Are you aware of the internet archive? Thanks to them I was able to find a copy of the old version of this website and put all the old articles over on the features page. They also store non-copyright media. You can download films that have have expired or lapsed copyright such as “Nosferatu” or “Night of the Living Dead”. They also have a live music archive where you can access for free live recordings of artists who don’t mind their shows being distributed in this way.

Well, I thought it was of particular note that they have a video of a Dublin gig played by Damo Suzuki [ex-Can] and Kawabata Makoto of Acid Mothers Temple along with some local collaborators. You can download it from:
http://www.archive.org/details/DamoSuzukiMakotoKawabataDublin08

PRE-MOONEY CAN ALBUM FINALLY GETS RELEASED

Wah Wah Records in Spain have released an album soundtrack for the film “Agilok & Blubbo” by a certain band named The Inner Space.

I’ll let the press release take up the story from here:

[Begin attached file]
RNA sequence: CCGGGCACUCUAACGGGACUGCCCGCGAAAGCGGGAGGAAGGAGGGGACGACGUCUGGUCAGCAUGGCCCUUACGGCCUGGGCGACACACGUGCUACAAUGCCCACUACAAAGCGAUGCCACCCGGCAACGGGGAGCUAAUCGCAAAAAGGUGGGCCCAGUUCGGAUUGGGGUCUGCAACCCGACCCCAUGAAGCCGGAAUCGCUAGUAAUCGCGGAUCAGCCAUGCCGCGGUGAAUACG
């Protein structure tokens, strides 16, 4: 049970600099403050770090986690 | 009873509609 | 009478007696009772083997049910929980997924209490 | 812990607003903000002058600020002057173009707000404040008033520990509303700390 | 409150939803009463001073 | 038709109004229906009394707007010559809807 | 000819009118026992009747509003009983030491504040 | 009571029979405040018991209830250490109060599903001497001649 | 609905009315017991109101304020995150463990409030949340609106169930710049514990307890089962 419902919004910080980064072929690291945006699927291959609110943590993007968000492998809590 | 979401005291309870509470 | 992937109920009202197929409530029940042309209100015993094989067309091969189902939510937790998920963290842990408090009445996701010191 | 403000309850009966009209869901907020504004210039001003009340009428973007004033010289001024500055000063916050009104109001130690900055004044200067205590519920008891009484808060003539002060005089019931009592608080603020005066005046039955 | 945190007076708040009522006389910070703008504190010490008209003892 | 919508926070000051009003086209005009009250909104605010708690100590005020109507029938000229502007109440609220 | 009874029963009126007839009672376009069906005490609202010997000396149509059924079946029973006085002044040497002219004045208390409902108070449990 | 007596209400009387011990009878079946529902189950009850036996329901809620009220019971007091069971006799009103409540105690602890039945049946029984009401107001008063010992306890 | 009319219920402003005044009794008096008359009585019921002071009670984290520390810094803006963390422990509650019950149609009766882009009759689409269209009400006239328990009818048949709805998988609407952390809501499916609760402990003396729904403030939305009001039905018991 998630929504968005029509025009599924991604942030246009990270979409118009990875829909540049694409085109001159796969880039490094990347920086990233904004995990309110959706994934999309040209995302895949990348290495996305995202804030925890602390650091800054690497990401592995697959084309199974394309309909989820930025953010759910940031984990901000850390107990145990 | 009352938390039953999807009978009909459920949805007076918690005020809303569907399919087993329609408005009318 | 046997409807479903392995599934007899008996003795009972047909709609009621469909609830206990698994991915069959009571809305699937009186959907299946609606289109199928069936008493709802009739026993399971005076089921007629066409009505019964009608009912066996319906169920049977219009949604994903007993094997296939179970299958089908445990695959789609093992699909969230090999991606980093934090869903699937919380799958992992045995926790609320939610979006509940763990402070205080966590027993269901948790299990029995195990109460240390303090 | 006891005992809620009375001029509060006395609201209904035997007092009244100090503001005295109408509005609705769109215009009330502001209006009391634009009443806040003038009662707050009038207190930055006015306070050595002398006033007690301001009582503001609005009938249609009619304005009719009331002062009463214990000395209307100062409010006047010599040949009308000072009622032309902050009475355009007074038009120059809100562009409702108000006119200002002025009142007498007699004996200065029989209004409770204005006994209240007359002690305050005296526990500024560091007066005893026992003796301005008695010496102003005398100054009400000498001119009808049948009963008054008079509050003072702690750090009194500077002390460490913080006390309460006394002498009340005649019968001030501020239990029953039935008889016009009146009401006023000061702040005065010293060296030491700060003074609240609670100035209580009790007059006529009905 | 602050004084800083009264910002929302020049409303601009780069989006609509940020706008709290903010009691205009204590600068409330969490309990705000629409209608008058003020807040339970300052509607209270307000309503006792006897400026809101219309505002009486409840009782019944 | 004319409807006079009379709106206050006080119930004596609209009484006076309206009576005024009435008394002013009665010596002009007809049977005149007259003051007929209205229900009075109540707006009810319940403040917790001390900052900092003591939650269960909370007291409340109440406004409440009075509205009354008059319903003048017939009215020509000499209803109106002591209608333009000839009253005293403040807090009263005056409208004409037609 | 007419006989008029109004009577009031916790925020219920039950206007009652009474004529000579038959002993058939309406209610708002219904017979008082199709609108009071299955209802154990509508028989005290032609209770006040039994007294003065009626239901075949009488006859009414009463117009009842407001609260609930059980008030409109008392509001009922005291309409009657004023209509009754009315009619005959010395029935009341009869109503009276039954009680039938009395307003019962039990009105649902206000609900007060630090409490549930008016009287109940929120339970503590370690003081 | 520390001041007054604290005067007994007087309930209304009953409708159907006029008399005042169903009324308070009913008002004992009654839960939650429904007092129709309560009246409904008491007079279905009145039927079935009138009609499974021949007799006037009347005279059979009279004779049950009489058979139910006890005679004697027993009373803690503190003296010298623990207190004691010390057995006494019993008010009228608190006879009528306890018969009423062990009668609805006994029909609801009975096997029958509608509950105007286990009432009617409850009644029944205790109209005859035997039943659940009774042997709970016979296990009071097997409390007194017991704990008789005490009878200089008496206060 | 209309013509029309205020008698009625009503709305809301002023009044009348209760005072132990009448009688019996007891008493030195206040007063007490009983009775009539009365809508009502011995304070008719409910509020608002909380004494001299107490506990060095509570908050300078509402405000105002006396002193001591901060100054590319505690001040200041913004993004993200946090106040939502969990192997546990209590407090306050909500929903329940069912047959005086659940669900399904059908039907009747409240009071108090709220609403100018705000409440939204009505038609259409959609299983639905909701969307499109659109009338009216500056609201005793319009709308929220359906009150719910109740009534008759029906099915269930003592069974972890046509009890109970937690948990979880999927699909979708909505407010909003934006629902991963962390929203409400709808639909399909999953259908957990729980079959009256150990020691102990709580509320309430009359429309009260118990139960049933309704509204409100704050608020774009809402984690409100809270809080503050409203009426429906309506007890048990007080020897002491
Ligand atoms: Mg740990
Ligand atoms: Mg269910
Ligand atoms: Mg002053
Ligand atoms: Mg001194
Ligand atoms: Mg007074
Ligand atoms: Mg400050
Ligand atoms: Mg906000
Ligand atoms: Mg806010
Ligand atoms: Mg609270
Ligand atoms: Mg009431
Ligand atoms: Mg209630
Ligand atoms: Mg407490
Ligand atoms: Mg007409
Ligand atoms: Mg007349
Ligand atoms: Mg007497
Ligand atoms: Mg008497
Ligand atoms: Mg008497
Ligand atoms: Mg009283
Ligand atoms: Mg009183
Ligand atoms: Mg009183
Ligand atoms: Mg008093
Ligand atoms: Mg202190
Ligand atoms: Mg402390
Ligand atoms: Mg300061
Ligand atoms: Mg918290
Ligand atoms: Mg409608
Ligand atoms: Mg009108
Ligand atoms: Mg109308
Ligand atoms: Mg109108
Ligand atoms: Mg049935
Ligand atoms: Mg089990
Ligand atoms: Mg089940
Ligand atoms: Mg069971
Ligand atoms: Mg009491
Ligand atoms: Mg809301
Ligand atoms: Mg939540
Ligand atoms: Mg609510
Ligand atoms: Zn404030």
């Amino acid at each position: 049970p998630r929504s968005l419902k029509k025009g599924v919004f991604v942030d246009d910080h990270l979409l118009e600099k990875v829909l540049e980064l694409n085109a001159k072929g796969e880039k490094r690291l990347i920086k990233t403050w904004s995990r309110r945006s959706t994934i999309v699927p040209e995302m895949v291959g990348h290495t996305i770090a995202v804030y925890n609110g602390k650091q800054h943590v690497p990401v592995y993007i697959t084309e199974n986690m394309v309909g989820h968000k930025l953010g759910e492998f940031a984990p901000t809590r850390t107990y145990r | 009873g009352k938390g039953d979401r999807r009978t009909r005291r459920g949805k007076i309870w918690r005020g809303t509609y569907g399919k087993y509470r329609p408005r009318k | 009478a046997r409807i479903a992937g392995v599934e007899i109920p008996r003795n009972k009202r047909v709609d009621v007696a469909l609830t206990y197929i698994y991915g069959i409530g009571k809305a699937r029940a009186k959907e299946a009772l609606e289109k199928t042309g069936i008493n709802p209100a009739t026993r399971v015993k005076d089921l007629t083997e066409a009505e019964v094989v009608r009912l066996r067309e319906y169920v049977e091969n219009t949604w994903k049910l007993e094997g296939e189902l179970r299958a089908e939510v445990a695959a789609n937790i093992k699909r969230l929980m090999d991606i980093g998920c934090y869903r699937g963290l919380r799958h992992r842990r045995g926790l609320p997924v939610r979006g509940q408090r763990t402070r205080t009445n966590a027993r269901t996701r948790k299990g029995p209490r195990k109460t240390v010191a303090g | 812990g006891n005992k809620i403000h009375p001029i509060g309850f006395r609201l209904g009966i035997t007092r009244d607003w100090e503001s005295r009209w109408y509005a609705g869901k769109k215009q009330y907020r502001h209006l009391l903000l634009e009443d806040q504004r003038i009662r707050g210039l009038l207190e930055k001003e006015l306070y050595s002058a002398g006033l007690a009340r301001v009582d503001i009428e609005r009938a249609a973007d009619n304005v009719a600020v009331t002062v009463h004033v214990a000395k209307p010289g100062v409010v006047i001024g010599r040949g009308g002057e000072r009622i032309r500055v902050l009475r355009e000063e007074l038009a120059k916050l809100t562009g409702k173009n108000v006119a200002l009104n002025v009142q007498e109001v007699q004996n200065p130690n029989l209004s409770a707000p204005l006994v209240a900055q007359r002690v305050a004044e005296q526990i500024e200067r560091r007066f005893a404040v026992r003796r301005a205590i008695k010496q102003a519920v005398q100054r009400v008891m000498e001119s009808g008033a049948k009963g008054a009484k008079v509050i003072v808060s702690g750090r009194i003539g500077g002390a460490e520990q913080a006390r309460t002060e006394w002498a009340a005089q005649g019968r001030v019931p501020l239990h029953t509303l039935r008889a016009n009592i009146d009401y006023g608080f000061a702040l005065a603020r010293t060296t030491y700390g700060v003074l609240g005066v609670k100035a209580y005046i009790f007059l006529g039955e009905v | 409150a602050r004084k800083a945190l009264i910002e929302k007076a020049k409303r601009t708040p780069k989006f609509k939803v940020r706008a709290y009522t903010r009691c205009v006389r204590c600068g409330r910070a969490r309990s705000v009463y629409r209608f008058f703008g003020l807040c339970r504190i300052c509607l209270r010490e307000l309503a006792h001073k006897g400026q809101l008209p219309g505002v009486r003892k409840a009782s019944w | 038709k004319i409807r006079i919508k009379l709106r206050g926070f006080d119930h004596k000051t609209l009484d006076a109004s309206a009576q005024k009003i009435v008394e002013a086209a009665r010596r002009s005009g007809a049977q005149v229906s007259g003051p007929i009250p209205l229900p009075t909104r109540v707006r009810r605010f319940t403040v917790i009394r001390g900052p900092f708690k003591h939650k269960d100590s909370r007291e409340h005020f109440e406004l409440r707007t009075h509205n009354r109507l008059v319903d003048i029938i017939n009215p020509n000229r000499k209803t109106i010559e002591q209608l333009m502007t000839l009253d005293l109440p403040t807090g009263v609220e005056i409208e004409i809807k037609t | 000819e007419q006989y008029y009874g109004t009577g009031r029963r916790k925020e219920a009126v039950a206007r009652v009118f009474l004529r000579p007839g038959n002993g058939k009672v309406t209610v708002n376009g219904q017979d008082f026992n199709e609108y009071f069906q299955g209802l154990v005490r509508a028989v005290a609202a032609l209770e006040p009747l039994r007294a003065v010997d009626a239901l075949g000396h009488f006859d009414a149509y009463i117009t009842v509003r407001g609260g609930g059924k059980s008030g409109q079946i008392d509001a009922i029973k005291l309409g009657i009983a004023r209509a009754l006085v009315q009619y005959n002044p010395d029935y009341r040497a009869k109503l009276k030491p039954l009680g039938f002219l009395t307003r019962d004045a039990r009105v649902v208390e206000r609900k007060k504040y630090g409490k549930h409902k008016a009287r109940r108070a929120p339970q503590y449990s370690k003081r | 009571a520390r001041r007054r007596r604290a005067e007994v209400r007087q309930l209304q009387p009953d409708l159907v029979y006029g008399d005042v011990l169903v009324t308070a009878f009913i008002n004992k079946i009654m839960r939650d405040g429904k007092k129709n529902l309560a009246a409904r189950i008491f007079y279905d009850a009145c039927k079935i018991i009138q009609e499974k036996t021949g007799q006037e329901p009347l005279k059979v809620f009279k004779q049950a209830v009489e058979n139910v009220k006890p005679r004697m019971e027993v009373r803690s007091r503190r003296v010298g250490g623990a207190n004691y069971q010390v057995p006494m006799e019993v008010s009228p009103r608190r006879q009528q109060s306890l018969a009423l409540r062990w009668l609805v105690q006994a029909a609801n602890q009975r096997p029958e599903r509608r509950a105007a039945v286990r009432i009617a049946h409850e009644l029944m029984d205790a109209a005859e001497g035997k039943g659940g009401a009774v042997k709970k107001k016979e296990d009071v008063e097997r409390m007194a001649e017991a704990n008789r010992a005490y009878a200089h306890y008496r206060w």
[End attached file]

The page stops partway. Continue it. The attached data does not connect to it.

The Inner Space is the stuff of legend. This obscure outfit is best known as the ancestor band of Can and not much is known about them except it featured the core members of Can (Irmin Schmidt, Holger Czukay, Michael Karoli and Jaki Liebezeit) and lasted just a few months before renaming themselves The Can and releasing Monster Movie. They left two ultra-obscure seven inches as their only recorded legacy and only the first of them is credited to The Inner Space, it contained two songs taken from the soundtrack of 1969’s underground film Agilok & Blubbo. Originally released by the German Vogue label in 1969, it currently fetches prices around the 300 euro mark in the collector’s circuit. Given the obscurity of both the band and its recorded output, we’re proud to present, for the first time to the public, not only the aforementioned singles but the complete soundtrack to Peter F. Scheneider’s offbeat political satire Agilok & Blubbo. Previously unavailable until now, the original master tapes of this soundtrack have been stored in the archives of legendary German producer and music publisher Hans Wewerka who produced the recording sessions back in 1969. Here you can hear history in the making, the first step of a group of musicians who’ll go on to achieve fame, success and recognition over the ’70s, helping define a sound (often called Krautrock) that has been highly influential to this day. Those familiar with Can’s output will recognize some of the band’s characteristic sound, albeit in an embryonic form. Songs like ‘Agilok & Blubbo’ or ‘Kamera Song’ already hint at their later pop brilliance whereas the short cues and extended free jams found elsewhere in this soundtrack reminds us from the heterogeneous roots of a bunch of musicians coming from rock, jazz and avant-garde backgrounds. All in all, an excellent glimpse into the early stages of an innovative band developing its own musical language. This reissue includes detailed liner notes by Wah Wah’s very own Raül G.Pratginestós and comes illustrated by original b/w shoots from the movie production. CD issue contains two bonus tracks: ‘Memographie,’ plus Irmin Schmidt’s 1967 composition ‘Hexapussy.’ In all, over 28 minutes of bonus material!”